Men who consume the most caffeine are twice as likely to suffer incontinence than those who drink the least
The amount of caffeine typically found in two cups of coffee could exacerbate, if not cause, male incontinence.
New research suggests men who consume the most caffeine are more likely to have the problem than those who drank the least.
Published in The Journal of Urology, it suggests caffeine may irritate the bladder, if not causing then exacerbating the problem.
Plenty of research has linked caffeine to incontinence among women. But little is known about whether there is a similar connection for men.
'We wanted to see if caffeine had an impact on them as well,' said Dr. Alayne Markland, the study's senior author, from the University of Alabama, told Reuters Health.
The NHS estimates that up to six million people in the UK have some degree of urinary incontinence.
Dr Markland's team used responses from about 4,000 men to a national health survey between 2005 and 2008.
The researchers looked at how many had urinary incontinence and how much caffeine they ate or drank, as well as how much water they took in from both foods and drinks.
Overall, the men consumed an average of 169 milligrams of caffeine every day. The average cup of coffee contains around 125mg.
About 13 percent of the men reported leaky bladder, but only 4.5 per cent had a problem considered moderate or severe - which is more than a few drops of urine leakage during the course of a month.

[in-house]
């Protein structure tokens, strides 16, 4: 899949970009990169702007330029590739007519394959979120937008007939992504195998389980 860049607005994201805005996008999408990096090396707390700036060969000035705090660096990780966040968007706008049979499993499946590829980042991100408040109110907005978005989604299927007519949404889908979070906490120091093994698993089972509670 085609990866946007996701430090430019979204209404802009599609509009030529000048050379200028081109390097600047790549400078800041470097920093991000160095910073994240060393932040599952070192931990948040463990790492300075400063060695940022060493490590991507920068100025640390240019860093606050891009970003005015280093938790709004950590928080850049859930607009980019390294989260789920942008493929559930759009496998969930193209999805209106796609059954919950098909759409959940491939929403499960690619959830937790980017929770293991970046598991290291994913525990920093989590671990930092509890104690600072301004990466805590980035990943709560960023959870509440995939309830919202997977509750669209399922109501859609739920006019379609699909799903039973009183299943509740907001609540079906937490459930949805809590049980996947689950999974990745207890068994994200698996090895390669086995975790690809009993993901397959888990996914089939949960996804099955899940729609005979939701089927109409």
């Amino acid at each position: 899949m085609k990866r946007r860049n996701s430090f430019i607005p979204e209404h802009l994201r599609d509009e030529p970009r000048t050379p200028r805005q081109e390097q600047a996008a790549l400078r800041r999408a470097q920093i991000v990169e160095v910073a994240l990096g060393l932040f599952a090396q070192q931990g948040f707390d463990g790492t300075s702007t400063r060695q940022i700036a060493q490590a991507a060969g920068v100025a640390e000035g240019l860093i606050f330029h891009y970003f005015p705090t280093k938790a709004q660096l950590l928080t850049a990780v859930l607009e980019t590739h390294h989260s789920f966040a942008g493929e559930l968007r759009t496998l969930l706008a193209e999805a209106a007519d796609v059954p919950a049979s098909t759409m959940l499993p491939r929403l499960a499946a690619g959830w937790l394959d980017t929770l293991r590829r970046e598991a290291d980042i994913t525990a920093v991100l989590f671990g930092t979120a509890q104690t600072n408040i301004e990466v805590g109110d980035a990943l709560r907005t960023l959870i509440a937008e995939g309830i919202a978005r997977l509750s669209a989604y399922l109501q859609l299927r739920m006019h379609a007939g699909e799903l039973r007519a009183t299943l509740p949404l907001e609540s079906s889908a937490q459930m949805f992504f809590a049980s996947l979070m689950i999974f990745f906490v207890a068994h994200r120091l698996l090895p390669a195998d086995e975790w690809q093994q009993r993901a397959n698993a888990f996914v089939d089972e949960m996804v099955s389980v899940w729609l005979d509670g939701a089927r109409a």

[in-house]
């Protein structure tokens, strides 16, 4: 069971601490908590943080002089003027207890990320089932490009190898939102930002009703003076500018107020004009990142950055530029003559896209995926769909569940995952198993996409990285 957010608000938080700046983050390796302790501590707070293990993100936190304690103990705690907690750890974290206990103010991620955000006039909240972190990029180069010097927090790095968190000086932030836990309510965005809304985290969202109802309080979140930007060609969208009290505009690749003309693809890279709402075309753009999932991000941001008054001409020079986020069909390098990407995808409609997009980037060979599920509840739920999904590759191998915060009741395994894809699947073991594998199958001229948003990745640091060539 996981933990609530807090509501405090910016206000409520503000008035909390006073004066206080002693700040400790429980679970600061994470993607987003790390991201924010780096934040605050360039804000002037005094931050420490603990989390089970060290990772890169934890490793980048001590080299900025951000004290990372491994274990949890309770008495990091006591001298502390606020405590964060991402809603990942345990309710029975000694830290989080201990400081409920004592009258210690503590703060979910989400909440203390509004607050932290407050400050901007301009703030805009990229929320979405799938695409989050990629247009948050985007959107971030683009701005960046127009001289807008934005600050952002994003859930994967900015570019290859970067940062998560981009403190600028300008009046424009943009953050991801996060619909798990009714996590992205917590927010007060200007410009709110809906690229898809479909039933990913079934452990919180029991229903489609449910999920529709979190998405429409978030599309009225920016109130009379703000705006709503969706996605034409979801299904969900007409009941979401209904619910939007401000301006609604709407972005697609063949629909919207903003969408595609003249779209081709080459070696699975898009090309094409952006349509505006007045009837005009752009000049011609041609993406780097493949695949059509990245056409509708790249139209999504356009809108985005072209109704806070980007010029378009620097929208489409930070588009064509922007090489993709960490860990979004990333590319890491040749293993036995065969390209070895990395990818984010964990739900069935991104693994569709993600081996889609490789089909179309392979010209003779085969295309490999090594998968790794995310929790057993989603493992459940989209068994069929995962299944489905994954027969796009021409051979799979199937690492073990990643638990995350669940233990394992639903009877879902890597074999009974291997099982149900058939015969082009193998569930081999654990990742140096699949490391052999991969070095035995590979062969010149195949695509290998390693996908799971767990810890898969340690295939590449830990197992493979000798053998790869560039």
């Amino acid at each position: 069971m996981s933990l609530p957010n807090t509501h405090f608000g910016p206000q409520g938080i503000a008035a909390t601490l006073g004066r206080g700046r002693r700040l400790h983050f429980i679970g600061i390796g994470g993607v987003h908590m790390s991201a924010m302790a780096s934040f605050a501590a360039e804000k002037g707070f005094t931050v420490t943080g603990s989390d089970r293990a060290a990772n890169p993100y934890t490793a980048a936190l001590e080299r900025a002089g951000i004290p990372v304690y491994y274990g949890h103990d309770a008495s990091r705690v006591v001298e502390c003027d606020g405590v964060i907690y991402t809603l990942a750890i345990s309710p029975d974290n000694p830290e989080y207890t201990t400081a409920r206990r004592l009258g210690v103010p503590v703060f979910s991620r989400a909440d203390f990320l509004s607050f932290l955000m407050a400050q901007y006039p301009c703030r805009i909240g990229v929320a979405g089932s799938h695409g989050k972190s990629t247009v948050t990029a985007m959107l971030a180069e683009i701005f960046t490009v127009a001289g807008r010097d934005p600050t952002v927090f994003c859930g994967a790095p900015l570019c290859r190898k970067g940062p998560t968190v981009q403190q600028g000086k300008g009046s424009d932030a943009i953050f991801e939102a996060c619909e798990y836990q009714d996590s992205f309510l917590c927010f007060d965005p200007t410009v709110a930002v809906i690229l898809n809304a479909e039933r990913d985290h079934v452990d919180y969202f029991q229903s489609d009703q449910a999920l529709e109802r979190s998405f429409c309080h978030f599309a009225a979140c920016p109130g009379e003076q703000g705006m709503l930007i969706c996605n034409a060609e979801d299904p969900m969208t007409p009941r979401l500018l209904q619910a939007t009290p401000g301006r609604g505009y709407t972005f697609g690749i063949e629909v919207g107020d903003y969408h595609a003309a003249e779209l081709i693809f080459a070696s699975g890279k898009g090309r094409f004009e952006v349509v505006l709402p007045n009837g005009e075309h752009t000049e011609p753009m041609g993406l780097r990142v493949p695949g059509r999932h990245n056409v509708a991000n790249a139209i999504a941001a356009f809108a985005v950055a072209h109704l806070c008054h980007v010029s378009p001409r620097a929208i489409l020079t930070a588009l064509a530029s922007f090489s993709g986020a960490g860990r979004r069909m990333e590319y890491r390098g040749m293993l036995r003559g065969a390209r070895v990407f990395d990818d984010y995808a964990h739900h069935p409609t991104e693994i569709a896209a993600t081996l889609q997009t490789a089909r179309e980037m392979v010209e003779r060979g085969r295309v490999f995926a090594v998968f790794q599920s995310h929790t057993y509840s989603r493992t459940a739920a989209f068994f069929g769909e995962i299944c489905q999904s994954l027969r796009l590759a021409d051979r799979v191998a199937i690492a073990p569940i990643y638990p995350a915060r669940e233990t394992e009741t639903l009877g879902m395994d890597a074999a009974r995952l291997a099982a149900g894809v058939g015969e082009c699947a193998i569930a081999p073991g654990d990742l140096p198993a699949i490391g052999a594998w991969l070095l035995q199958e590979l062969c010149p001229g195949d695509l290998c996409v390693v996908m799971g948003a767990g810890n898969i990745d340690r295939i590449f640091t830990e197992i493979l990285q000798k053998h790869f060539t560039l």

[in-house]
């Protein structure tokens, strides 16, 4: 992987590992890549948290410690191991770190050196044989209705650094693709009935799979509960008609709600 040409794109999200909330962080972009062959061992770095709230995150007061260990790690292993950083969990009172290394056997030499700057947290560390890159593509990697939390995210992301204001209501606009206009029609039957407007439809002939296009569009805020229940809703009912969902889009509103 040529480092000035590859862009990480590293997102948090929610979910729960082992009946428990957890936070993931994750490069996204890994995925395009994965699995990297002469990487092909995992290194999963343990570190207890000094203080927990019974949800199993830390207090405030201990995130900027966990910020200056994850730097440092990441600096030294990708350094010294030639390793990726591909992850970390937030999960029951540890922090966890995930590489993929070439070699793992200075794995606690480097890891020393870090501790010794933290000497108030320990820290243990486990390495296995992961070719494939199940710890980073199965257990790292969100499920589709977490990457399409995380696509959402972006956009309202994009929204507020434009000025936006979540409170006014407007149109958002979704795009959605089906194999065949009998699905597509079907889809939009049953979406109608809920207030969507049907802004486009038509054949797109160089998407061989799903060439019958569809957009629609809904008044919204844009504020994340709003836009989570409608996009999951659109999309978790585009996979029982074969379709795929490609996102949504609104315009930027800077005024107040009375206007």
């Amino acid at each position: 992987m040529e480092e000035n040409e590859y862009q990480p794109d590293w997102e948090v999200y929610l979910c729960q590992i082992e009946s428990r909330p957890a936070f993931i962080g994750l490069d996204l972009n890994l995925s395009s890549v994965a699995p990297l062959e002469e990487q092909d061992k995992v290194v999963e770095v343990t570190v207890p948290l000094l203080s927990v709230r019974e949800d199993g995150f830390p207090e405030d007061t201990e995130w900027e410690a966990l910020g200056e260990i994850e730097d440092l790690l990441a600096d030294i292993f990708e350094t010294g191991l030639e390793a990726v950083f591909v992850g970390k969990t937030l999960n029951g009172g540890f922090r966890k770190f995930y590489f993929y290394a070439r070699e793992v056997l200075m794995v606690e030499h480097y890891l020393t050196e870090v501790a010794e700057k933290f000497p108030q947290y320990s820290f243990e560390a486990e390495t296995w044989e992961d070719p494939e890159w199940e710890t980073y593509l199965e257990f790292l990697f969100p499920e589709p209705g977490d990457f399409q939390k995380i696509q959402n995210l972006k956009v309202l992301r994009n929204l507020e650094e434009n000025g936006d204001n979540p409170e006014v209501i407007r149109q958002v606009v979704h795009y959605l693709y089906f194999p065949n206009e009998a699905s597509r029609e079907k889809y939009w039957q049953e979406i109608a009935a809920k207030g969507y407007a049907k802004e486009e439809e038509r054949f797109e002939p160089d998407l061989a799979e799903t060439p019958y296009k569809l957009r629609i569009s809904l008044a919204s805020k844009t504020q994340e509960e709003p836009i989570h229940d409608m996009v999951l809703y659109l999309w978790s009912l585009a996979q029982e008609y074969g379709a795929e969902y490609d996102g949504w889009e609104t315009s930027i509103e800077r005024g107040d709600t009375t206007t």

It's thought caffeine may irritate the bladder, if not causing then exacerbating incontinence
After adjusting for the men's age and other risk factors, the researchers found that those who ate or drank 234mg of caffeine a day were 72 per cent more likely to have moderate to severe urinary incontinence than those who consumed the least caffeine.
Men who downed more than 392mg of caffeine daily were more than twice as likely to be incontinent.
Dr Markland said it was not simply a matter of how much fluid a person took in.
That's because total water intake, in contrast, was not linked to a man's risk of moderate to severe incontinence. This has led to the theory that caffeine irritates the bladder in some way.
She added: 'It's something to consider... People who are having problems with urinary incontinence should modify their caffeine intake.'
Dr. Bryan Voelzke, from the Department of Urology at the University of Washington Medical Center in Seattle, said the medications men take, such as diuretics (which increase the frequency of urination) could also affect their bladder control.
'I think the findings are interesting,' he said. 'But this study on its own is not enough to say caffeine is the source of urinary incontinence.'
Read more: http://www.dailymail.co.uk/health/article-2263460/Male-incontinence-caused-drinking-just-cups-coffee-day.html#ixzz2ICBIYsSy
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